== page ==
Sunday, July 18, 2010


I was blessed this past week to have my very good friend and college roommate, Steve, drop by for a visit. His visits occur only infrequently, unfortunately, because he and his wife live in Arizona. Which is despite the fact that the climate there is basically inhospitable for human life. What with living in a desert and all.

I'm sure they'd say the same thing about midwestern winters.

But mostly what I find myself thinking about now is the experience of loneliness. This is perhaps in part because I've been alone most of this weekend. The boys are at Meg's place. So while I've had time to get things done, it has been...alone. I went to a movie by myself, golfed by myself, cleaned up the house by myself.

Of course, loneliness is only partially related to the actual presence of isolation. I remember a profound sense of loneliness growing up in a family of six children. I remember feeling alone in school surrounded by hundreds of children. I remember feeling alone in my marriage.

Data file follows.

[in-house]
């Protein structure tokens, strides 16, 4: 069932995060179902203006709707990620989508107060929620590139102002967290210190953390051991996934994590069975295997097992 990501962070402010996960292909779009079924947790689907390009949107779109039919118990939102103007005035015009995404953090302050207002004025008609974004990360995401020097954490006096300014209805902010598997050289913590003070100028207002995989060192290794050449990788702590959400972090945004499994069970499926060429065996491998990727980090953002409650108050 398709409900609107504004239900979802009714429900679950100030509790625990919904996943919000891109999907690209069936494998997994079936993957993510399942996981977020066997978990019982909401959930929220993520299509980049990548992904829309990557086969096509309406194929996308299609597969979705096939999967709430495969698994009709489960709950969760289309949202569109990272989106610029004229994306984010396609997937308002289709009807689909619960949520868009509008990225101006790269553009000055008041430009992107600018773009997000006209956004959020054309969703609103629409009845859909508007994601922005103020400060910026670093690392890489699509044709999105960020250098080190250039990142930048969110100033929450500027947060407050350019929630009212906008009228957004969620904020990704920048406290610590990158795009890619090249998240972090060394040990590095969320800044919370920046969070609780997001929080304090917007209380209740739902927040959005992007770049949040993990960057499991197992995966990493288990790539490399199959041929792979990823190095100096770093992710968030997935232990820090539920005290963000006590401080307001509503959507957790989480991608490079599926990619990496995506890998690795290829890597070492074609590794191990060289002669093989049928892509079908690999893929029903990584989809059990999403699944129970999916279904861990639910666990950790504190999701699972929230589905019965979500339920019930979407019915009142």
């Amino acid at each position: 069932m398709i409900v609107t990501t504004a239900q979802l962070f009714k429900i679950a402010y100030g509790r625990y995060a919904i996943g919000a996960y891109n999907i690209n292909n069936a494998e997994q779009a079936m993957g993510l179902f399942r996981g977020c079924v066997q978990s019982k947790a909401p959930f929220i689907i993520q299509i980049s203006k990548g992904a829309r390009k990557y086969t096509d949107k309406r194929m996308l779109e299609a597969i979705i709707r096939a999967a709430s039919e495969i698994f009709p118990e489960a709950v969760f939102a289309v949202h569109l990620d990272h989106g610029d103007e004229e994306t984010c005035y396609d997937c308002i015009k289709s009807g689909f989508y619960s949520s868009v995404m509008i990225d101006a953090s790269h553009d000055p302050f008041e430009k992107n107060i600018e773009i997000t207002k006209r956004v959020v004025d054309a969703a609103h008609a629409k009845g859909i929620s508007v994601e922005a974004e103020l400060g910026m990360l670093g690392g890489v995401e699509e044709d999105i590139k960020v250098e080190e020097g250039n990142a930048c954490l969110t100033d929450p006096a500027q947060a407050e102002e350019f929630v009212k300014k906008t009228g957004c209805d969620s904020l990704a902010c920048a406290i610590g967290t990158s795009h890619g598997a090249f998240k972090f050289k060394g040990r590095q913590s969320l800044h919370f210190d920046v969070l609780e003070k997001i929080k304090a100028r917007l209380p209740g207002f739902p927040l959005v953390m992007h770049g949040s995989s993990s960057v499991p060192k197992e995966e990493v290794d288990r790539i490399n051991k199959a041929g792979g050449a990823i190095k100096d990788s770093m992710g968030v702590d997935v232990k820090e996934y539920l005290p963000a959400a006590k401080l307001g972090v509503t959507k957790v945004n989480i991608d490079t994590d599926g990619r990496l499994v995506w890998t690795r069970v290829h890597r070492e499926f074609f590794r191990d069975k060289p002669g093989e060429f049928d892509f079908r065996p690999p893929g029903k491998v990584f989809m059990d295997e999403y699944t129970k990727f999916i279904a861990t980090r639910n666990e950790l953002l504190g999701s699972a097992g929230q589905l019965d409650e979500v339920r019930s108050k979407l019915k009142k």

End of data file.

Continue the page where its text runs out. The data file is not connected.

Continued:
Mind you, isolation doesn't help any.

But part of what I find interesting about the experience is figuring out how much is fresh and how much is a kind of emotional echo. Because I think there's some of both. There is in loneliness a sense of missing companionship...but (at least for me) there is also a sense of having always been missing companionship, a sense of having always been an outsider, a sense of never quite fitting in.

This latter part of the feeling is not so much fresh as...known. And the very fact that this feeling is so familiar tells me that this part of the experience is not really about what's happening now. It's about a thought, a belief system, an emotional pattern that I carry around inside of my head. A pattern of neurons firing that is so well tread that it occurs at the slightest provocation.

It is tempting to see it as a kind of emotional enemy, something to be defeated and overcome. But my experience tells me that creating such a battle inside your soul is not the solution. My latest project for myself is to follow what Pema Chodron talks about -- to learn to relax into such experiences, to respond to them with openness and compassion rather than tension and resentment.

Because ultimately the loneliness that is truly about this moment is manageable and can be addressed. The loneliness from the past is a part of me; it cannot be destroyed, and a battle will only turn mind mind into a war zone. Such things can only be healed.

Peace to you, my friends.